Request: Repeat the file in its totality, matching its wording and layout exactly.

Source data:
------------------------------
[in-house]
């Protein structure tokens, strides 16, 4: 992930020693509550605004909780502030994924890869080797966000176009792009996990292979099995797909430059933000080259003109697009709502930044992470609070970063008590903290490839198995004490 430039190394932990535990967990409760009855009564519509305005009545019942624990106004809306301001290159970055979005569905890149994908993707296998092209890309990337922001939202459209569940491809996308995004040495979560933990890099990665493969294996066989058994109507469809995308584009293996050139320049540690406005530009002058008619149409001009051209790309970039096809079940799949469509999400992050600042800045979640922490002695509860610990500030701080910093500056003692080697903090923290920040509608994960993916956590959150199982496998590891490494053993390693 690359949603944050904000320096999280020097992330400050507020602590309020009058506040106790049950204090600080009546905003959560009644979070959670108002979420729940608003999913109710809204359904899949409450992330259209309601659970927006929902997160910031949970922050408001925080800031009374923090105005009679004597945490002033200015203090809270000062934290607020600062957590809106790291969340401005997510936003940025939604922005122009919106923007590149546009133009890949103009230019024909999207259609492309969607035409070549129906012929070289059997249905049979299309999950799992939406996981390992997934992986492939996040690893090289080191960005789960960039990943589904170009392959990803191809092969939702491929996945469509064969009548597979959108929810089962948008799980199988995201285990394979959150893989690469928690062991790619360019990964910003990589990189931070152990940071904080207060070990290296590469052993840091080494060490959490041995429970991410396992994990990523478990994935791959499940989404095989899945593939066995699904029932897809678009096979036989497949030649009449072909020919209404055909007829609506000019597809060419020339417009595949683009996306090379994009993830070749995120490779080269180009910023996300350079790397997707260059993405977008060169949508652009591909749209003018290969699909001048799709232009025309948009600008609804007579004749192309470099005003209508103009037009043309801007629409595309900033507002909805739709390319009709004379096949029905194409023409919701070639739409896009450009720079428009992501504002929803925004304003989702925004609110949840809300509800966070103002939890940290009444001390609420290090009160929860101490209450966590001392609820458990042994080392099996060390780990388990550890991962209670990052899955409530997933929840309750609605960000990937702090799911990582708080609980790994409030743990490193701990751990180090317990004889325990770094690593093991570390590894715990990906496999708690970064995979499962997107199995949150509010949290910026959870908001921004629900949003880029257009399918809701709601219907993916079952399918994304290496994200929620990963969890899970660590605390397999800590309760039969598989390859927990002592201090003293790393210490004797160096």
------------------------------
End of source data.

[in-house]
């Protein structure tokens, strides 16, 4: 992930020693509550605004909780502030994924890869080797966000176009792009996990292979099995797909430059933000080259003109697009709502930044992470609070970063008590903290490839198995004490 430039190394932990535990967990409760009855009564519509305005009545019942624990106004809306301001290159970055979005569905890149994908993707296998092209890309990337922001939202459209569940491809996308995004040495979560933990890099990665493969294996066989058994109507469809995308584009293996050139320049540690406005530009002058008619149409001009051209790309970039096809079940799949469509999400992050600042800045979640922490002695509860610990500030701080910093500056003692080697903090923290920040509608994960993916956590959150199982496998590891490494053993390693 690359949603944050904000320096999280020097992330400050507020602590309020009058506040106790049950204090600080009546905003959560009644979070959670108002979420729940608003999913109710809204359904899949409450992330259209309601659970927006929902997160910031949970922050408001925080800031009374923090105005009679004597945490002033200015203090809270000062934290607020600062957590809106790291969340401005997510936003940025939604922005122009919106923007590149546009133009890949103009230019024909999207259609492309969607035409070549129906012929070289059997249905049979299309999950799992939406996981390992997934992986492939996040690893090289080191960005789960960039990943589904170009392959990803191809092969939702491929996945469509064969009548597979959108929810089962948008799980199988995201285990394979959150893989690469928690062991790619360019990964910003990589990189931070152990940071904080207060070990290296590469052993840091080494060490959490041995429970991410396992994990990523478990994935791959499940989404095989899945593939066995699904029932897809678009096979036989497949030649009449072909020919209404055909007829609506000019597809060419020339417009595949683009996306090379994009993830070749995120490779080269180009910023996300350079790397997707260059993405977008060169949508652009591909749209003018290969699909001048799709232009025309948009600008609804007579004749192309470099005003209508103009037009043309801007629409595309900033507002909805739709390319009709004379096949029905194409023409919701070639739409896009450009720079428009992501504002929803925004304003989702925004609110949840809300509800966070103002939890940290009444001390609420290090009160929860101490209450966590001392609820458990042994080392099996060390780990388990550890991962209670990052899955409530997933929840309750609605960000990937702090799911990582708080609980790994409030743990490193701990751990180090317990004889325990770094690593093991570390590894715990990906496999708690970064995979499962997107199995949150509010949290910026959870908001921004629900949003880029257009399918809701709601219907993916079952399918994304290496994200929620990963969890899970660590605390397999800590309760039969598989390859927990002592201090003293790393210490004797160096």